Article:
Roman Law in Context

Roman Law in Context

Roman Law in Context

Roman Law in Context

Synopsis

This book explains the rules of Roman law in the light of the society and economy in which it operated. The main topics discussed are the family and inheritance, property and the use of land, commercial transactions and the management of businesses, litigation and how easily the Roman citizen could assert his or her legal rights in practice. The book involves a minimum of legal technicality and is intended to be accessible to students and teachers of Roman history.

Excerpt

This book attempts to look at Roman law in its social and economic context. To do so is to court criticism from both historians and lawyers. The attempt, though arduous, is not quite doomed to failure: just over thirty years ago John Crook's deservedly successful Law and Life of Rome (1967) appealed to both camps. What need is there for anything more? Two points arise. First, if Law and Life of Rome aimed to illustrate the social and economic life of Rome through its law, the concern of the present book is more to understand the law in the light of the society and its economy.

Second, in the last thirty years there have been extraordinary finds of new evidence, especially inscriptions, and there have been remarkable developments in Roman social and economic history. A book which took proper account of all of this would be a good one. Unfortunately, this is not that book. To reflect all the new material would require a much longer treatment, and many years of painstaking composition.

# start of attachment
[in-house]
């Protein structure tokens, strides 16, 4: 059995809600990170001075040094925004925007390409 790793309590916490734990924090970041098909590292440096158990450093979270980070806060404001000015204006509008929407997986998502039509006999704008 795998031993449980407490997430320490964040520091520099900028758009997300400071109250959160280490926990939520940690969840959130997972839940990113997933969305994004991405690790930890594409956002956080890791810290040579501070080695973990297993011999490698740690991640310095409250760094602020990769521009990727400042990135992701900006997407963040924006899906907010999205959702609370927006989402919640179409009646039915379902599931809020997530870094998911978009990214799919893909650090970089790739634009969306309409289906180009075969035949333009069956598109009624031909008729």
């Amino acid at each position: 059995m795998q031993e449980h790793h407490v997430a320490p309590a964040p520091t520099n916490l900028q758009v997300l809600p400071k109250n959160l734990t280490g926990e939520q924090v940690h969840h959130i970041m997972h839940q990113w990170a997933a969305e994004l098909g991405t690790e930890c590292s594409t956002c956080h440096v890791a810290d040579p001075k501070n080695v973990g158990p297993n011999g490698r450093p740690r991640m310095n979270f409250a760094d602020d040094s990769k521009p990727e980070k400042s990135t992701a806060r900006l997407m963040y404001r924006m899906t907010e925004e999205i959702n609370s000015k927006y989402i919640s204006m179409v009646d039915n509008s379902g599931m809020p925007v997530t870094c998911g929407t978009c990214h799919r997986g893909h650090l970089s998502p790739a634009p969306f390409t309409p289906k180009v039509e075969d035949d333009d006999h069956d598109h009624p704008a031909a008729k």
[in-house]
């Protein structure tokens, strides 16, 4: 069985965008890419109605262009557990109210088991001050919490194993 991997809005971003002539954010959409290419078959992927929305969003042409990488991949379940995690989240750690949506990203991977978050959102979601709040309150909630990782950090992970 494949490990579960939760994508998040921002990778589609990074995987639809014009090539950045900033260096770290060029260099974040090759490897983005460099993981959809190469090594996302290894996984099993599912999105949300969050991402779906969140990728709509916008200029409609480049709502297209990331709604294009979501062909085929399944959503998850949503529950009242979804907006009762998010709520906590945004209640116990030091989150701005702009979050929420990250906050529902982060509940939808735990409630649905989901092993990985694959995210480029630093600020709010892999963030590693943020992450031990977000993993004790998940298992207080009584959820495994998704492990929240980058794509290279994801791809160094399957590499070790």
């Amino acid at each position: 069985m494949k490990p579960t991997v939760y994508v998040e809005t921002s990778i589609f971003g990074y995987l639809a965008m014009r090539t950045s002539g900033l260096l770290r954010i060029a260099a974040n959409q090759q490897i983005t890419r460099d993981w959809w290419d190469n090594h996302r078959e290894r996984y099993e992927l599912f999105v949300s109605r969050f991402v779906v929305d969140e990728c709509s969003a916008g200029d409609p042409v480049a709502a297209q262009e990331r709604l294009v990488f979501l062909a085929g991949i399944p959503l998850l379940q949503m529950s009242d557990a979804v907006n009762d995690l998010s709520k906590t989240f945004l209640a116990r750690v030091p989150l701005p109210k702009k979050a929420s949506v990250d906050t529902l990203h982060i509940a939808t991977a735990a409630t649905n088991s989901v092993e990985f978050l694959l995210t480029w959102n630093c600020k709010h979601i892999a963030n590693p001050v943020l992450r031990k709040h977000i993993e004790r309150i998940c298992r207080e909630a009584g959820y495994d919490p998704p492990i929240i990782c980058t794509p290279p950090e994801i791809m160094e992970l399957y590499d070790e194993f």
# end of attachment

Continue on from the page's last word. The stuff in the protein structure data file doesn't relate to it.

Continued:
This book therefore presents only a sketch, which may perhaps conjure up a faint image of what would be possible if the final work itself were ever to be executed. The book is aimed at historians rather than lawyers, and the choice of topics, emphasis in discussion, and bibliographical references all reflect that. The topic of commercial law is discussed more fully than the rest, partly because of its intrinsic interest and partly because it (unlike family law) has apparently not yet been much absorbed into the consciousness of historians.

For many constructive comments and suggestions I am most grateful to Peter Garnsey and Paul Cartledge, the editors of the series in which this book appears. The book would never have been finished had I not been able to enjoy the oasis of tranquillity that is the Robbins Collection at the Law School in Berkeley. For their hospitality and help I am glad to be able here to thank its staff and particularly its director, Laurent Mayali.

October 1998 . . .

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